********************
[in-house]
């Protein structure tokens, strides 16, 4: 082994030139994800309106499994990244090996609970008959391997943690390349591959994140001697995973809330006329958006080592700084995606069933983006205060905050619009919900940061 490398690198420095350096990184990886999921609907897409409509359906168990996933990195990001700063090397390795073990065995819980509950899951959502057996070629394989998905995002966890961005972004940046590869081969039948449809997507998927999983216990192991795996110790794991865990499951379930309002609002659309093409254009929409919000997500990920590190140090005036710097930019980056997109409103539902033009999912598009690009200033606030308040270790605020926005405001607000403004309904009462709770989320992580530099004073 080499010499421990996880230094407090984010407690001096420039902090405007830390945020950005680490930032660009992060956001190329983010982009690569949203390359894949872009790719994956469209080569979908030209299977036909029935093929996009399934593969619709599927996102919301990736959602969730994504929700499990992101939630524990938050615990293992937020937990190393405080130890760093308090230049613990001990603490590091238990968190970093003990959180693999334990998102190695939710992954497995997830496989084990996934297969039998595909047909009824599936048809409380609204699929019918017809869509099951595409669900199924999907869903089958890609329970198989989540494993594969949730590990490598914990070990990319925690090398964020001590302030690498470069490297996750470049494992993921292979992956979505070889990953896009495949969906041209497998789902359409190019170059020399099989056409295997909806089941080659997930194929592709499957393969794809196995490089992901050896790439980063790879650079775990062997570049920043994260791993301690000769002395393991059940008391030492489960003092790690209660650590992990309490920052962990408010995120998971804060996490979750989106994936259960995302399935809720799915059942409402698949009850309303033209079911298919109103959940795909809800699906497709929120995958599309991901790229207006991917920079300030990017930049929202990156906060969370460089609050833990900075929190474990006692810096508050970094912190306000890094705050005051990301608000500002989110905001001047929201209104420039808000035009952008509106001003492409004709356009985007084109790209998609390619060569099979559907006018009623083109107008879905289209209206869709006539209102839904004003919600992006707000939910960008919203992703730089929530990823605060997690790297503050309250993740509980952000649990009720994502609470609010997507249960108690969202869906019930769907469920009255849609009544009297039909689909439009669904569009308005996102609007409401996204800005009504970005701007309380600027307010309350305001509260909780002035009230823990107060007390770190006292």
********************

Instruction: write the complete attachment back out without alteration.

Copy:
[in-house]
């Protein structure tokens, strides 16, 4: 082994030139994800309106499994990244090996609970008959391997943690390349591959994140001697995973809330006329958006080592700084995606069933983006205060905050619009919900940061 490398690198420095350096990184990886999921609907897409409509359906168990996933990195990001700063090397390795073990065995819980509950899951959502057996070629394989998905995002966890961005972004940046590869081969039948449809997507998927999983216990192991795996110790794991865990499951379930309002609002659309093409254009929409919000997500990920590190140090005036710097930019980056997109409103539902033009999912598009690009200033606030308040270790605020926005405001607000403004309904009462709770989320992580530099004073 080499010499421990996880230094407090984010407690001096420039902090405007830390945020950005680490930032660009992060956001190329983010982009690569949203390359894949872009790719994956469209080569979908030209299977036909029935093929996009399934593969619709599927996102919301990736959602969730994504929700499990992101939630524990938050615990293992937020937990190393405080130890760093308090230049613990001990603490590091238990968190970093003990959180693999334990998102190695939710992954497995997830496989084990996934297969039998595909047909009824599936048809409380609204699929019918017809869509099951595409669900199924999907869903089958890609329970198989989540494993594969949730590990490598914990070990990319925690090398964020001590302030690498470069490297996750470049494992993921292979992956979505070889990953896009495949969906041209497998789902359409190019170059020399099989056409295997909806089941080659997930194929592709499957393969794809196995490089992901050896790439980063790879650079775990062997570049920043994260791993301690000769002395393991059940008391030492489960003092790690209660650590992990309490920052962990408010995120998971804060996490979750989106994936259960995302399935809720799915059942409402698949009850309303033209079911298919109103959940795909809800699906497709929120995958599309991901790229207006991917920079300030990017930049929202990156906060969370460089609050833990900075929190474990006692810096508050970094912190306000890094705050005051990301608000500002989110905001001047929201209104420039808000035009952008509106001003492409004709356009985007084109790209998609390619060569099979559907006018009623083109107008879905289209209206869709006539209102839904004003919600992006707000939910960008919203992703730089929530990823605060997690790297503050309250993740509980952000649990009720994502609470609010997507249960108690969202869906019930769907469920009255849609009544009297039909689909439009669904569009308005996102609007409401996204800005009504970005701007309380600027307010309350305001509260909780002035009230823990107060007390770190006292």